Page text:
Osteochondrodysplasia in cats: what is it, what breeds does it affect and what are the feline’s life expectancy

Among the various genetic diseases that can affect the cat is osteochondrodysplasia: let’s find out together what it is.

Osteochondrodysplasia is a genetic disease that can also affect the cat. Of course, the name, long and difficult to pronounce, will most likely not tell you anything. Yet there is a good chance that at least once you have seen a feline affected by this disease. Let’s find out why.

Osteochondrodysplasia in cats: what it is

Osteochondrodysplasia is a genetic disease, which affects the bones and joints of the cat, resulting in an abnormal development of its skeletal system.

The affected feline is usually small in build, and may have limb deformities. Other typical signs of osteochondrodysplasia are folded ears ; and it is one of the distinctive features of the Scottish Fold, a very famous and appreciated cat breed.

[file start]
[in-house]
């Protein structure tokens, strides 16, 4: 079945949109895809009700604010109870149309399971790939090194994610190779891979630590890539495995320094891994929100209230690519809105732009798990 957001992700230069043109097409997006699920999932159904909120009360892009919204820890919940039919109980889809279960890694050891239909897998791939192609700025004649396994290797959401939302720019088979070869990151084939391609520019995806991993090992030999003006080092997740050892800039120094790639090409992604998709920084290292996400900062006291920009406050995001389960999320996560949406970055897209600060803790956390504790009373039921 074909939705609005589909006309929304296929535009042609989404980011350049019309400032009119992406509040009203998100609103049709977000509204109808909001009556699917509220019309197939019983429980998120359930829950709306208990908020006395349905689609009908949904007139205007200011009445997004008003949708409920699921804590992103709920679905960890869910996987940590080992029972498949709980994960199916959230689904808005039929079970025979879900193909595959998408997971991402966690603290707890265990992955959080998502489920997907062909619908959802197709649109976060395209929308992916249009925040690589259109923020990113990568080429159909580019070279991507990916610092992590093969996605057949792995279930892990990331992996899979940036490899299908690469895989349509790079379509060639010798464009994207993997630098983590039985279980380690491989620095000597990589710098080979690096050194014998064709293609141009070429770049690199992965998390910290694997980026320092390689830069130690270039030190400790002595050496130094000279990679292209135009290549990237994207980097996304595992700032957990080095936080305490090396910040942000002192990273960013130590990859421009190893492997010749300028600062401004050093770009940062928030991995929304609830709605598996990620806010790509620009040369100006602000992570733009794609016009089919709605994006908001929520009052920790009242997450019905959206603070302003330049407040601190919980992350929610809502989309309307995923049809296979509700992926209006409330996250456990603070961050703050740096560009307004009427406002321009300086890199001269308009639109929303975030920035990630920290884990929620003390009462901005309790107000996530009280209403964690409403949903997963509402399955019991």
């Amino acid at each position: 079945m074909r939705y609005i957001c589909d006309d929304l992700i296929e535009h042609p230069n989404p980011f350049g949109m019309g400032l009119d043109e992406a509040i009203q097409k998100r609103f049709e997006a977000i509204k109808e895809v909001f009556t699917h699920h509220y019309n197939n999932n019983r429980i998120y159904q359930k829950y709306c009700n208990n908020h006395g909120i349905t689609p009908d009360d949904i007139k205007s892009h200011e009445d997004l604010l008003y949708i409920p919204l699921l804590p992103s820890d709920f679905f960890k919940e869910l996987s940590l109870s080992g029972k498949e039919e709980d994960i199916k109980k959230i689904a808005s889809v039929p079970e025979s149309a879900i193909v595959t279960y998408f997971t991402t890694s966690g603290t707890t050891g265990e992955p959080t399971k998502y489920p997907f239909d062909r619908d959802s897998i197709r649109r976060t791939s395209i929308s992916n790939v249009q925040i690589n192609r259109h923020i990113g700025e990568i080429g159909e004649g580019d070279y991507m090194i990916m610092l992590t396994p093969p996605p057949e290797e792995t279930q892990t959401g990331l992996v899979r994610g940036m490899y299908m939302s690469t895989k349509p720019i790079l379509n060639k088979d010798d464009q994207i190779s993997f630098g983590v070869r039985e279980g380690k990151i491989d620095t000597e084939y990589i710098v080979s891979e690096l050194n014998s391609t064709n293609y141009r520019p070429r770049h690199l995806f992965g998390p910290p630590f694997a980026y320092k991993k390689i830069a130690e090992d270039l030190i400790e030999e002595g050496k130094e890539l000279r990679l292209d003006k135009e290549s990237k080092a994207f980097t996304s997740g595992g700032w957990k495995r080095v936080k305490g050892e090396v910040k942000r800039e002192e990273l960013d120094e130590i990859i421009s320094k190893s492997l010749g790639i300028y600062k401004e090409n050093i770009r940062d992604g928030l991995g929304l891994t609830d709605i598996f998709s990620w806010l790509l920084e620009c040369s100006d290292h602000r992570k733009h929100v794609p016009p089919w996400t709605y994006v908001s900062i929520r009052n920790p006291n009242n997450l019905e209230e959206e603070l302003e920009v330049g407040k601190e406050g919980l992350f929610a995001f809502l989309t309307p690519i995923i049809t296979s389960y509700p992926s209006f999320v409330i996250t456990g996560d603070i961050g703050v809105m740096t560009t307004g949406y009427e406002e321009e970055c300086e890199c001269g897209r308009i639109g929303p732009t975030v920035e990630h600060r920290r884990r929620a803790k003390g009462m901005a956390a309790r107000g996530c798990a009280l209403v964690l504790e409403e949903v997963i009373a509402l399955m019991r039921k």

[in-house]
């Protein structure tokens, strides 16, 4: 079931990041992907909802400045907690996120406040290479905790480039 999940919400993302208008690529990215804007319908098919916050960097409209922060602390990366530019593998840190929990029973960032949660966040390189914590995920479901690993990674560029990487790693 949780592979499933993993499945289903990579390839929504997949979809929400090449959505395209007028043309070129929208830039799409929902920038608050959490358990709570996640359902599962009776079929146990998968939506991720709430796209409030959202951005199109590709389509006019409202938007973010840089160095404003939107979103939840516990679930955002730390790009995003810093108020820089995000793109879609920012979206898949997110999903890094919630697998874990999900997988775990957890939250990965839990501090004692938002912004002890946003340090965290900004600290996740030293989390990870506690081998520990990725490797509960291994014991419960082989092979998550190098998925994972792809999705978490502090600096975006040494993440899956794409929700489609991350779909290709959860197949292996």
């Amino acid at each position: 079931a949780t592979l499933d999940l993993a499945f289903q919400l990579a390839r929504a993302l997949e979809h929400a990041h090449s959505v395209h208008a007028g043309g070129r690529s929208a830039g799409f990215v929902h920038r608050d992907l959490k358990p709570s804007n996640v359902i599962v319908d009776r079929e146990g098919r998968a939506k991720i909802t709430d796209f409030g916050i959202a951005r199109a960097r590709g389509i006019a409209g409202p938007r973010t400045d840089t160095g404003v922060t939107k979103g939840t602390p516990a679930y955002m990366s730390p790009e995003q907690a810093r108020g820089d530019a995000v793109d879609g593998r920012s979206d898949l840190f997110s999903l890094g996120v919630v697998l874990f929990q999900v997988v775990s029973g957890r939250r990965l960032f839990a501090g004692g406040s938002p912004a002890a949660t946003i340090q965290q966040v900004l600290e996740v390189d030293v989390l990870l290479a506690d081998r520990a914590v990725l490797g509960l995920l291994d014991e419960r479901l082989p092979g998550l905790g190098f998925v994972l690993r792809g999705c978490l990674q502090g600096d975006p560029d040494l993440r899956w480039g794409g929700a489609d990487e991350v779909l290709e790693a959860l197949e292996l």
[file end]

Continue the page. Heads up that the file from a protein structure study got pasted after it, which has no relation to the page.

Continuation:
Well, all Scottish Folds are affected by osteochondrodysplasia, and the possible consequences of the disease include arthritis, which can affect cats in more or less severe forms.

Pain in the bones and joints causes the feline to move less, favouring the onset of obesity (with all the resulting effects); a vicious circle is established, in which weight gain aggravates the pain in the back and limbs, which in turn feeds the immobility that affects the weight.

What are the life expectancy of the feline and underlying moral issues

What are the life expectancy of a cat affected by osteochondrodysplasia?

There is no single answer: it all depends on the severity of the pathology (in this regard, a less severe form of osteochondrodysplasia, or achondrodysplasia, which however affects the Munchkin, should be remembered ).

However, we must not dwell only on the quantity of the years, but also on the quality; and there is no doubt that the more or less painful problems that will afflict him throughout his life cannot be ignored.

It is clear that the argument involves moral issues, underlying the purchase of purebred cats, when it is known that they will certainly suffer from osteochondrodysplasia. Is it okay to allow mating? Is it right to sacrifice the psychophysical well-being of the cat in the face of an aesthetic whim?

The protection of living beings cannot be sacrificed in the face of the venal desires of the human being.

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